Devoted to the Propagation and Defense of New Testament Christianity
May 17, 1982
NUMBER 3, PAGE 2,11b-12a

America's Dominant Religion Is Not The Christian Faith

D. N. Kinsey

The above phrase is the title of an article written by John R. Hendricks and appearing in a periodical published by the Presbyterian Church. Mr. Hendricks is a regular contributor to this denominational publication.

This article though directed to members of the Presbyterian Church, has application to those in the Lord's church as well. You have but to read this article to see the application and the salient truth therein.

I urge your careful reading and consideration of article and make the application not only to the liberal-minded brethren among us but also to those who consider themselves loyal to the Word of God.

America's Dominant Religion Is Not The Christian Faith

John R. Hendricks, Austin, Texas Americans are not an irreligious people. We are, in fact, very religious, but our dominant religion is not the Christian Faith. Our living faith is what Will Herberg has more accurately called "the American religion." This commonly held system of belief is diffused throughout every section of our nation and is embraced by most Americans whether they are Jews, Catholics, or Protestants.

In the American religion not one but several gods are reverenced. We have national and regional deities and not a few household idols. According to Cornelius Lowe (Modern Rivals to the Christian Faith), three deities stand out above all others in the American Pantheon: Science, Democracy, and the nation. However, it would be wrong to think that followers of the American religion deny the reality of the God revealed in the Hebrew-Christian scriptures. Rather the God of the Bible is placed alongside these other gods and is worshipped dutifully. He is our "official" God.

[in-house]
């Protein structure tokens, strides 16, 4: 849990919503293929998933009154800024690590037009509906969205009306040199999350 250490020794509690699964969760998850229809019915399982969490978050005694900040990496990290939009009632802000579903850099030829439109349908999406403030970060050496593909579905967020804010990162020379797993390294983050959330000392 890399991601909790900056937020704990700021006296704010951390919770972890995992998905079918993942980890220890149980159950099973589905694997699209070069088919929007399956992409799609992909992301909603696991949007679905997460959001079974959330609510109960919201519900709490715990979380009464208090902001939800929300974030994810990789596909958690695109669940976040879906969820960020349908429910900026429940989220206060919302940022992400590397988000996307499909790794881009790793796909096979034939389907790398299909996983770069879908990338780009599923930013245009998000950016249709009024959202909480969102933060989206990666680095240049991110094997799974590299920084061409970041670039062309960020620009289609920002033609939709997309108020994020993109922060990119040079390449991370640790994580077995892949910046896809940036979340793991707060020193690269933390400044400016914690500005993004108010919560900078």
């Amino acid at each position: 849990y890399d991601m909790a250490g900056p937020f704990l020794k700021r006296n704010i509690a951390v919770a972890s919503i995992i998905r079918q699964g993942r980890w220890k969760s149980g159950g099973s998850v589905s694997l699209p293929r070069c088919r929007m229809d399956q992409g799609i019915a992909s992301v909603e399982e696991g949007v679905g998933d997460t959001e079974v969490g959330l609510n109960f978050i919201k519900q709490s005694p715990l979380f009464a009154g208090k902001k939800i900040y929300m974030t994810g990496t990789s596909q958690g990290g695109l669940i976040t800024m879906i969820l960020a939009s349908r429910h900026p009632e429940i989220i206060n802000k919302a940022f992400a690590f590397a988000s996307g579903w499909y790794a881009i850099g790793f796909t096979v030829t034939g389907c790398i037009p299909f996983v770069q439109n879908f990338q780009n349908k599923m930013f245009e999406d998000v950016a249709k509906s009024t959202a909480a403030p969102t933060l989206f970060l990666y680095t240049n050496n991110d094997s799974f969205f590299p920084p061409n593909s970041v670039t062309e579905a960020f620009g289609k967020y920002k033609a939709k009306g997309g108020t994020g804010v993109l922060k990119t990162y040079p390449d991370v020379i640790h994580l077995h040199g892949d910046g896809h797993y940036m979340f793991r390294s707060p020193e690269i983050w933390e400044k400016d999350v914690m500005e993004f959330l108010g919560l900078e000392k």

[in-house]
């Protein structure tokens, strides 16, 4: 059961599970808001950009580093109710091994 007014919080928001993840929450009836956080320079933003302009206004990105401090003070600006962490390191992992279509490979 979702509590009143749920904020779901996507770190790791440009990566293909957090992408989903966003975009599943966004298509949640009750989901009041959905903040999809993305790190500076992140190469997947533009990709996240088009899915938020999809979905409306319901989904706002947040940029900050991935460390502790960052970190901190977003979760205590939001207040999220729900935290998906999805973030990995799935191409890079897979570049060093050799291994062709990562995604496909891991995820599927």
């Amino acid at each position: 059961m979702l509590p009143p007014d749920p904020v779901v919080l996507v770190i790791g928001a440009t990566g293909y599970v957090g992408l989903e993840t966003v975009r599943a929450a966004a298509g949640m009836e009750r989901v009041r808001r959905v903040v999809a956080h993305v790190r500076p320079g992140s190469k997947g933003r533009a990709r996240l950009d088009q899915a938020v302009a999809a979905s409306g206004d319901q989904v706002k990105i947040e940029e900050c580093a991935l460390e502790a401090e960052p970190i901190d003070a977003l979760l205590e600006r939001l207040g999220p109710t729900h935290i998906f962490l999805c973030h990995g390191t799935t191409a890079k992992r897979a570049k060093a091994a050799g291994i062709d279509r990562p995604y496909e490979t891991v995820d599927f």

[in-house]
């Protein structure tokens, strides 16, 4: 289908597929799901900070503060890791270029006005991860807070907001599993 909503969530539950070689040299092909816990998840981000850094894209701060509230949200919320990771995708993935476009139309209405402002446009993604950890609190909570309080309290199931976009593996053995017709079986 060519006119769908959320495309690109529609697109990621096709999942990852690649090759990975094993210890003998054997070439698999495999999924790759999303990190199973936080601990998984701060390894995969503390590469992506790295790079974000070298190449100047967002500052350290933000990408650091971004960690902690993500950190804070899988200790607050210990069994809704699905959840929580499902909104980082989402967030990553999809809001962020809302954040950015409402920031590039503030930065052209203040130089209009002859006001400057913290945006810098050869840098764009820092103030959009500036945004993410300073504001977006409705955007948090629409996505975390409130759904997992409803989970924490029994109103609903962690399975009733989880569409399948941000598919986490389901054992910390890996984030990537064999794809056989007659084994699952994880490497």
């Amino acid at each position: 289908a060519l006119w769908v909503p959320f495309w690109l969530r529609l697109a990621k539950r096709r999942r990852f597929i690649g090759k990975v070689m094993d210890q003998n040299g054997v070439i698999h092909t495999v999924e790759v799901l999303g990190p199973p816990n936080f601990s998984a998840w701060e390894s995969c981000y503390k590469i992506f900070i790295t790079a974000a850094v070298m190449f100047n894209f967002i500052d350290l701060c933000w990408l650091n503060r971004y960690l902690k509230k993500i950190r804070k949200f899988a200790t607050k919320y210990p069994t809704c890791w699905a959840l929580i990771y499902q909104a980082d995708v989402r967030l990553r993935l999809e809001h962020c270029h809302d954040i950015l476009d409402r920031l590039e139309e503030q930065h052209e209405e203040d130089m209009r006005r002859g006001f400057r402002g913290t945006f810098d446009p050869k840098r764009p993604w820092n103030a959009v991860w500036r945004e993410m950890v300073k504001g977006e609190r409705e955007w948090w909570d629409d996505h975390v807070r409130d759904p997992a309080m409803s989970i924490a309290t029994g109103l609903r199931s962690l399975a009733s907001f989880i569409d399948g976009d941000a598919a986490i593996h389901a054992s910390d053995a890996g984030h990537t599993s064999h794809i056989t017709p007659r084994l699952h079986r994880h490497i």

Yet when one is aware that one's god is that which has the greatest effect on one's daily conduct, one's basic attitudes, one's life goals and one's ultimate security, it is difficult to conclude that the God and Father of Jesus Christ is the supreme deity of our land.

With this polytheistic religion of America, the Christian faith is basically incompatible, Yet there is an observable tendency for many Christians to embrace the gods and the beliefs of the American religion as well as those of the Christian faith. This is very similar to a situation' described in the Old Testament (1 Kings 18:17.) "here we read of the intrusion of the Caananite religion (Baal worship) into the life and thought of the Hebrew people: Just as the Israelites served God and Baal side by side and did not feel that the two religions were contradictory or mutually exclusive, so today we see many Christians confessing allegiance to the one true God, but also embracing the gods of the land. It is frightening to see these two conflicting religions coexisting in many Christian congregations without anyone's sensing the adulterous impropriety of the relationship.

For a religious system as diverse as the American religion to hang together it must have some cohesive beliefs which cause it to adhere. There are two such beliefs. An examination of these will serve to identify the religion of America in its relationship to the Christian faith and to illustrate the way in which this paganism is flourishing in the churches of our land.

The first major characteristic of the American religion is its broad tolerance of all religious opinions. This is based on the View that every sincerely held conviction is valid and true. The idea, according to William Lee Miller, is that "all religious beliefs are on a plane and do not matter one way or the other, or are wholly matters of taste and background without any firm basis either in reason or objective reality."